What Happens If I Own My Own Business And Get Disabled?

SlingYesterday I had two training meetings about Disability Income insurance.  The basic principles of Disability Income insurance have not changed during my 25 year career.  They got me thinking.

“I am a business owner.  What would happen to my business if I were to have a stroke and not be able to work?”


Just like an employee, if I were not able to work, I would not be able to help new clients.  I would also anticipate that many of my current clients would leave to find an insurance agent who is healthy and is able to help them.

The result is that I would need to rely on my personal Disability Income insurance to provide a flow of income until, and if, Social Security Disability Income benefits start.  (That would be no less than 6 months after my disability started but could be as long as 3 years, depending on how many appeals it takes)


One hiccup, that I was aware of but it never hurts to be reminded, that many people do not plan on in their retirement planning is, “What happens to my 401k while I am disabled?”

While you are disabled, your contributions to your 401k at work typically stop.  Since you are not contributing to the account, any matching funds that your employer contributes also stop.  The result is that if you are unable to work for any extended period of time you will have significantly less in your retirement account to help offset Social Security Retirement.

Also, since Social Security bases your retirement benefit on your income history, an extended period of disability could have a negative effect on how much you get from Social Security when you retire.

The solution to both of these retirement concerns is the same.  Most insurance companies do not offer it, but a few do.  A few insurance companies offer plans or riders that can be added to your personal Disability Income policy that will continue your benefits after you become eligible for Social Security Retirement.

Those plans and riders cost more in premiums than a traditional Disability Income policy.  However, if planning for retirement is a major concern of yours, it is worth the extra premium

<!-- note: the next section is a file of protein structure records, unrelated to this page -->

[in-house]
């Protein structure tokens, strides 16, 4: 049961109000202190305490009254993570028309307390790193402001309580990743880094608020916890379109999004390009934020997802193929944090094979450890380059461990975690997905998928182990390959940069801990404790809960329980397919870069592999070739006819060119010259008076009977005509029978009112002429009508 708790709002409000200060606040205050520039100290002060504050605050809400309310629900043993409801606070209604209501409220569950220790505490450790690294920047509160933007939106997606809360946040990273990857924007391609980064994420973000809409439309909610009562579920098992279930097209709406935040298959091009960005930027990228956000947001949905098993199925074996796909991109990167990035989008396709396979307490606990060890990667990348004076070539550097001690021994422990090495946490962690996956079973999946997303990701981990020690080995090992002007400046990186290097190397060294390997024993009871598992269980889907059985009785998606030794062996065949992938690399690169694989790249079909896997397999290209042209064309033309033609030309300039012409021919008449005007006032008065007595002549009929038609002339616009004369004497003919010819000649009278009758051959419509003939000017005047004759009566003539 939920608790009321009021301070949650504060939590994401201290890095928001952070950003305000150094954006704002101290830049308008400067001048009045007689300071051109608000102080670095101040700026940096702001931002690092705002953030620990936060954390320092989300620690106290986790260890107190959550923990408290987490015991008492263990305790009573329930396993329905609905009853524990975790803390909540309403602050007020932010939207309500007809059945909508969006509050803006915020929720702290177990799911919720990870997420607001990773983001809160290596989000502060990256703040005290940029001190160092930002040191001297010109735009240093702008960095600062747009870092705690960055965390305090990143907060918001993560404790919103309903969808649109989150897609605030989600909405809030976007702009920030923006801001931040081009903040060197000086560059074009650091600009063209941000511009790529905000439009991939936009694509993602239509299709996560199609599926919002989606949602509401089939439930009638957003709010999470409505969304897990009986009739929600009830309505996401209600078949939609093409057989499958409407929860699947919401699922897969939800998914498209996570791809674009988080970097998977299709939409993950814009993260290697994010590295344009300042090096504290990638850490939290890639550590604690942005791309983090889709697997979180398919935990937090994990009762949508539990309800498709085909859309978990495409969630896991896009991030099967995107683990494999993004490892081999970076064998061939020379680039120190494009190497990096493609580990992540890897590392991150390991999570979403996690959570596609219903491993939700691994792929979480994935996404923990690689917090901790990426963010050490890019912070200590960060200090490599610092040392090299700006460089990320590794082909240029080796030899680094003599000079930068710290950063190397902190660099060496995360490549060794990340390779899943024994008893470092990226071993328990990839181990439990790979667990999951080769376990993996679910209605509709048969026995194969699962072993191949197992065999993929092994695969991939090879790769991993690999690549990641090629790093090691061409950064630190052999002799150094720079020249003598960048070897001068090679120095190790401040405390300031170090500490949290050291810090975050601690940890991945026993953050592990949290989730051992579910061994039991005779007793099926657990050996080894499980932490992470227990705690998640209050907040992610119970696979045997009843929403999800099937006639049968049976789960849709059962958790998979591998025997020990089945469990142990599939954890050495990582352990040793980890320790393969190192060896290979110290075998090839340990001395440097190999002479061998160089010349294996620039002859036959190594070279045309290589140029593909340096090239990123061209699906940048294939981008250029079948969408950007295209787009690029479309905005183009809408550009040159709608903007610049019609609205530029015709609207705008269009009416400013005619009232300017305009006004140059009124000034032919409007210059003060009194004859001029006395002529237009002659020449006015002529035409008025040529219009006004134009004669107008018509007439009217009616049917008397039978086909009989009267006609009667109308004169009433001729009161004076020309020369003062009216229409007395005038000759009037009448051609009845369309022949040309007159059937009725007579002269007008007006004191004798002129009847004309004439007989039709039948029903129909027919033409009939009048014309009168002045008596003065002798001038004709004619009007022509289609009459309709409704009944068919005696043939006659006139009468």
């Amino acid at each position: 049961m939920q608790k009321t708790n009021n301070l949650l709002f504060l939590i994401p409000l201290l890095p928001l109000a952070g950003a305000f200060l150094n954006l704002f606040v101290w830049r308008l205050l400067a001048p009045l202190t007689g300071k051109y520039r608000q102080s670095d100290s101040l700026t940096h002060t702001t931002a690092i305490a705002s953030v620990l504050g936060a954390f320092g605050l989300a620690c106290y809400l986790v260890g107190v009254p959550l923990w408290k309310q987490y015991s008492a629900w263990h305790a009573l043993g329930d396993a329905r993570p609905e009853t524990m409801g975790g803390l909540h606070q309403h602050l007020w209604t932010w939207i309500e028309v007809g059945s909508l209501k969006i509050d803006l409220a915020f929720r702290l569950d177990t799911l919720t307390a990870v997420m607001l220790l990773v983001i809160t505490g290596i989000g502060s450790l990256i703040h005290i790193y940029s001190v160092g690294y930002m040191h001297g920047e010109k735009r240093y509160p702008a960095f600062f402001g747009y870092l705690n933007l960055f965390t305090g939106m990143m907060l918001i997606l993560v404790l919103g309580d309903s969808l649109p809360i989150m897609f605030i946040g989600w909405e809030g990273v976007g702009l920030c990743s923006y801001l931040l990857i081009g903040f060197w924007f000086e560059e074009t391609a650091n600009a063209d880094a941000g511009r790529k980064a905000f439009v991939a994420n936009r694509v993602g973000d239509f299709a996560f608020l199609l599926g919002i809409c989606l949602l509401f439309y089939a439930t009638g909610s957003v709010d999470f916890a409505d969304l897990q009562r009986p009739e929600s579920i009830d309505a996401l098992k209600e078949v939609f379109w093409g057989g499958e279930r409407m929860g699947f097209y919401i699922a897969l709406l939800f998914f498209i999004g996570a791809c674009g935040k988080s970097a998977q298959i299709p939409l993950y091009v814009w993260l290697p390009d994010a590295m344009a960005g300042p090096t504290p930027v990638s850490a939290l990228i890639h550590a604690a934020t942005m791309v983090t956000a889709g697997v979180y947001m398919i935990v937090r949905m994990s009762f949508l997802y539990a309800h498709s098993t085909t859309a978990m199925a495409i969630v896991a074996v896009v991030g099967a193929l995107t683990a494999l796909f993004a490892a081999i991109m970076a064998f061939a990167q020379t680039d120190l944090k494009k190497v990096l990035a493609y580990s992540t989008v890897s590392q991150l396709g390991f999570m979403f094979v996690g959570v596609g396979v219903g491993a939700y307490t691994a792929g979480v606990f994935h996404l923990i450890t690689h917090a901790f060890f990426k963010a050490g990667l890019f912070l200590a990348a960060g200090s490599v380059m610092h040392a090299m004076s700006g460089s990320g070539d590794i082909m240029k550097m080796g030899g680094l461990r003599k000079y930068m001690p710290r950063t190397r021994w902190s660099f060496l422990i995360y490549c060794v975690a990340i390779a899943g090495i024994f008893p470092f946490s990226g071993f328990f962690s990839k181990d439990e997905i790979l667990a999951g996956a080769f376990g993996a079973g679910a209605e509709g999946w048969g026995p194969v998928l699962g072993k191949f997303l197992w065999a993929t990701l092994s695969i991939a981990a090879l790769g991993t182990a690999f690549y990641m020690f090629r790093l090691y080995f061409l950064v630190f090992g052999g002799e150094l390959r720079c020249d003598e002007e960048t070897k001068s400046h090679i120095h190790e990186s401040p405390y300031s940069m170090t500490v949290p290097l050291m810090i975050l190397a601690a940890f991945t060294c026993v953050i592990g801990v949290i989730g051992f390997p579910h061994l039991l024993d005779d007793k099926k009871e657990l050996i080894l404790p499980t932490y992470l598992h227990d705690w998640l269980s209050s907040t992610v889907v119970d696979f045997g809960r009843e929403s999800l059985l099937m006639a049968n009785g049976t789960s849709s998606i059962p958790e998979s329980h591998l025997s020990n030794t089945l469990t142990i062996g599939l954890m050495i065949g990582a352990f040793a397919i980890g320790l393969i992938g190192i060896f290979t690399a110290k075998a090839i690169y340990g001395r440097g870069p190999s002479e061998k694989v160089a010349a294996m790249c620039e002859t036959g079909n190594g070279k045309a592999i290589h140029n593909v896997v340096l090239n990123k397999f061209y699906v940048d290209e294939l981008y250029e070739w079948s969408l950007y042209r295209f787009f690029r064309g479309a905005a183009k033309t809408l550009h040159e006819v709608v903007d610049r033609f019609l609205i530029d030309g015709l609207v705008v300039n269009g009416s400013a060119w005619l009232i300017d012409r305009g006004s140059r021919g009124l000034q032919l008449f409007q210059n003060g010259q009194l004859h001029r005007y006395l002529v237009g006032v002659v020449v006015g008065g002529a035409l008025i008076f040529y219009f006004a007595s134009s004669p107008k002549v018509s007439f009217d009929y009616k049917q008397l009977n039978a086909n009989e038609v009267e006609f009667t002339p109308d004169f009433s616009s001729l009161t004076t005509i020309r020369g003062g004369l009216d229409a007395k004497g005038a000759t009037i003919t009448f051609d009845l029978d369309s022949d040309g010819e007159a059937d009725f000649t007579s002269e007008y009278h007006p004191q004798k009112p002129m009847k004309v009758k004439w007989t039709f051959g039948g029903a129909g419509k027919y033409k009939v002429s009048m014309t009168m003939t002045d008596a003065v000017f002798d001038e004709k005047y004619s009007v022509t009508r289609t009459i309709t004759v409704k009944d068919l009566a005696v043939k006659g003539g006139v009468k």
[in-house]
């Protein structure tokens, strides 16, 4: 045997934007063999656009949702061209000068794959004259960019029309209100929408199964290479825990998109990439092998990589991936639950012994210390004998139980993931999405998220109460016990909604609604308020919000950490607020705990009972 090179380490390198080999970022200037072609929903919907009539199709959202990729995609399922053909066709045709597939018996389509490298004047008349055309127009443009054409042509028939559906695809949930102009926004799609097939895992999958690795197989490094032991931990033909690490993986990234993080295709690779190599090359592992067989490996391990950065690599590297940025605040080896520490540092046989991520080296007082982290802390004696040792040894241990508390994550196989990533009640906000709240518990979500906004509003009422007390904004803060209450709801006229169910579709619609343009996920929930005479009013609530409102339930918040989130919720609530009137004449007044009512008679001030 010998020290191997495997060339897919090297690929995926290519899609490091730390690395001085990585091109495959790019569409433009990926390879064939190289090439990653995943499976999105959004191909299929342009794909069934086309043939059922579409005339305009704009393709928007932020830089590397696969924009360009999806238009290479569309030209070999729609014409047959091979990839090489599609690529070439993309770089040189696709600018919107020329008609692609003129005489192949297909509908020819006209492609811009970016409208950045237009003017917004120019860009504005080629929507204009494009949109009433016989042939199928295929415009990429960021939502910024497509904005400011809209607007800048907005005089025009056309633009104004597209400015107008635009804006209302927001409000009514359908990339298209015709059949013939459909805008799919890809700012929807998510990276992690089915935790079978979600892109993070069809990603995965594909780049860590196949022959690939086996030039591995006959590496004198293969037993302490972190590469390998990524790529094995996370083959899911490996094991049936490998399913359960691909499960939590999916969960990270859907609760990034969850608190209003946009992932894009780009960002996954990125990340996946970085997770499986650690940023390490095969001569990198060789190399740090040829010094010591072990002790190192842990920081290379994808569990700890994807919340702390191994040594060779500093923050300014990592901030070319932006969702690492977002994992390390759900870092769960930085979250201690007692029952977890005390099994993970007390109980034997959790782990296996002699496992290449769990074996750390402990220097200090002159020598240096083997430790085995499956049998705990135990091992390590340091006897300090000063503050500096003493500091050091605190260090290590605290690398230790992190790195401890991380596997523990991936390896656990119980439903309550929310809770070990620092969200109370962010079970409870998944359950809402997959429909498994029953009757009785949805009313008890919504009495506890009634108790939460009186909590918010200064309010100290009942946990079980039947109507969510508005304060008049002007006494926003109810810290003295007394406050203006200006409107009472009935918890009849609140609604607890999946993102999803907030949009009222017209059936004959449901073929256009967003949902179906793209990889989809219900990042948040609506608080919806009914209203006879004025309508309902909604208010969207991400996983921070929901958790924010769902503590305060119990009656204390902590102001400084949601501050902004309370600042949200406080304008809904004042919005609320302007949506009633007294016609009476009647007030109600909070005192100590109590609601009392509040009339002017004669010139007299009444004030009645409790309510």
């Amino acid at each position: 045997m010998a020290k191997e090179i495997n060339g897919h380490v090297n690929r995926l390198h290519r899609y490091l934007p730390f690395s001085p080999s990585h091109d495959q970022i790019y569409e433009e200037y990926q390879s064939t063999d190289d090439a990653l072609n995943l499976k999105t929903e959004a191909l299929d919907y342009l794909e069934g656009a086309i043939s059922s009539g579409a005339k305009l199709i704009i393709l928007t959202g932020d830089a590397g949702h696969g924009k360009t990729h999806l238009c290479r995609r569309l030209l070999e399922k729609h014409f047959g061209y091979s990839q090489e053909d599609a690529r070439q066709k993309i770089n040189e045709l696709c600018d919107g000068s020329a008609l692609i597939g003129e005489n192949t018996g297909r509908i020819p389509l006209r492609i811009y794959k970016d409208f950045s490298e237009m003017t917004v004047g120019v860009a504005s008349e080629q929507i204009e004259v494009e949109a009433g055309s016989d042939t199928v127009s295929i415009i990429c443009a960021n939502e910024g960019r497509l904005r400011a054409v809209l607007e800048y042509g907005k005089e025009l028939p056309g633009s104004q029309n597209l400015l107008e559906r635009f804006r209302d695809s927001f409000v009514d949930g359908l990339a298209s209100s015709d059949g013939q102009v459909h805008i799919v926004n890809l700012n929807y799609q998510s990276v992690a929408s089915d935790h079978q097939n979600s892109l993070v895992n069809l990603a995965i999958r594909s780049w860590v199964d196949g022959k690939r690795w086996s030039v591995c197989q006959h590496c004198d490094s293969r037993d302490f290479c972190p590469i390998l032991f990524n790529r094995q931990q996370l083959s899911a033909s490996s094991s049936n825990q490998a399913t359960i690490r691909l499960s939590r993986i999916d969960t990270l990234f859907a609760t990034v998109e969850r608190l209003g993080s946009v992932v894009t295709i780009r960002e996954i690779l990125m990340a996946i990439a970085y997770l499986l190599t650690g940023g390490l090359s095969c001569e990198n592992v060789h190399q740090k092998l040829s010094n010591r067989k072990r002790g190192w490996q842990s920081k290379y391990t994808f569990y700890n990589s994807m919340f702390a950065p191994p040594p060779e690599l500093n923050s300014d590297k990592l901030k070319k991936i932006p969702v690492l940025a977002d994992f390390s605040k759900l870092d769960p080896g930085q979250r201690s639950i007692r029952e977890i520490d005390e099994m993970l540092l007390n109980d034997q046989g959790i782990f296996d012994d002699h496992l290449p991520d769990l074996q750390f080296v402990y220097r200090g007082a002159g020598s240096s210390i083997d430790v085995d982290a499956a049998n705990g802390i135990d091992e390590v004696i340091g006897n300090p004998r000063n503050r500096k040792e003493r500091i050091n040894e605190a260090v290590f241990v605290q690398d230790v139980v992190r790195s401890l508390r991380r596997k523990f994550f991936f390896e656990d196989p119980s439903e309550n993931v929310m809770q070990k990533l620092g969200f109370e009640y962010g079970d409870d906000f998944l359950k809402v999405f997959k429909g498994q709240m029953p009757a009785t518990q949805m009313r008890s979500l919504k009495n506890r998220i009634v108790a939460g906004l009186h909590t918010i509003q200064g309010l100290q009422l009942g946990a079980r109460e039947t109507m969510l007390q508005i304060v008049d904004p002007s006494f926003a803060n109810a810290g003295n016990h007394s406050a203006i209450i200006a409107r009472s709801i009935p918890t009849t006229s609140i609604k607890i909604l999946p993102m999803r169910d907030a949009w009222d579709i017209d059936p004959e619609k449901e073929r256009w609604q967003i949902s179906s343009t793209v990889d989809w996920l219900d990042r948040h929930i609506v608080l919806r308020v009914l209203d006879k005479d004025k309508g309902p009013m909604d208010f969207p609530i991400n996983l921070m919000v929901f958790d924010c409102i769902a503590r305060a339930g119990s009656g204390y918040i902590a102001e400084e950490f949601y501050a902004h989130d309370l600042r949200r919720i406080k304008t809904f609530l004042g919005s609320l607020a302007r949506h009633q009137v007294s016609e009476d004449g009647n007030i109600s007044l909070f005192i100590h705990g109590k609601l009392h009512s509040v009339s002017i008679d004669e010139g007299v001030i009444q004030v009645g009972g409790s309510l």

Often businesses have an employee with specific skills and abilities.  Many times that person is the business owner.  However, I have seen several businesses where the key person is not the business owner but an employee with a special skill.

If that employee has an accident or illness that prevents him/her from doing the job, the entire business is effected.  If they are unable to work for long enough, the business ceases to exist.

“Key Man” (Key Person for those who are a stickler for political correctness) insurance provides the business with the money that is required to allow the business to survive while it finds and trains someone else, with similar skills, to replace that key employee.


Many times entire businesses are forced to close because the business owner is unable to spend the time that is required to operate the business.  When that happens, the owner is not the only person that is punished.

Not only is the business owner’s income effected, but all of the employees must be “laid-off.”  Their incomes stop for reasons beyond their control.

Business Overhead Disability insurance provides a business owner with sufficient money to keep the business operating until he/she is recovered sufficiently to return.

Business Overhead Disability insurance typically pays the business enough money to meet payroll, pay utilities, pay rent, etc.

In fact Business Overhead Disability insurance will pay for most of the things that are required for the business to stay operational.  However, there is one area that you must address if you are a business owner and wish to protect your business and employees.

Business Overhead Disability insurance will not typically pay to replace your salary.   If you are looking for something that would replace your salary while you are recovering from an accident or illness, you will need a personal Disability Income insurance plan.



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